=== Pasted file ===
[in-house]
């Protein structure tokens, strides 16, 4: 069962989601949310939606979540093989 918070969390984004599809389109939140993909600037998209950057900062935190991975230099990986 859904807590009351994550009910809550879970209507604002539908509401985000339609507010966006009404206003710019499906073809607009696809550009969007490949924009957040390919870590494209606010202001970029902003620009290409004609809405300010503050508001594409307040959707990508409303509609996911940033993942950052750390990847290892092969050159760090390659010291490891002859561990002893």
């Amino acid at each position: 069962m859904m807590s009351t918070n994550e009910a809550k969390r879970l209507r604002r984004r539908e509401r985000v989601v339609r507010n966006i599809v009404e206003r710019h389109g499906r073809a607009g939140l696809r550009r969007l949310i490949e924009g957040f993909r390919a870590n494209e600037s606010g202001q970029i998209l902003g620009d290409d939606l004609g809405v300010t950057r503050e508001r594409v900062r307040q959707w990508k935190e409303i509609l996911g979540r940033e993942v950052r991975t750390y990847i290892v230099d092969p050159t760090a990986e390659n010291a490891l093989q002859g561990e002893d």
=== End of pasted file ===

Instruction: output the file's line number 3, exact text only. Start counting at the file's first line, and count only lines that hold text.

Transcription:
């Amino acid at each position: 069962m859904m807590s009351t918070n994550e009910a809550k969390r879970l209507r604002r984004r539908e509401r985000v989601v339609r507010n966006i599809v009404e206003r710019h389109g499906r073809a607009g939140l696809r550009r969007l949310i490949e924009g957040f993909r390919a870590n494209e600037s606010g202001q970029i998209l902003g620009d290409d939606l004609g809405v300010t950057r503050e508001r594409v900062r307040q959707w990508k935190e409303i509609l996911g979540r940033e993942v950052r991975t750390y990847i290892v230099d092969p050159t760090a990986e390659n010291a490891l093989q002859g561990e002893d």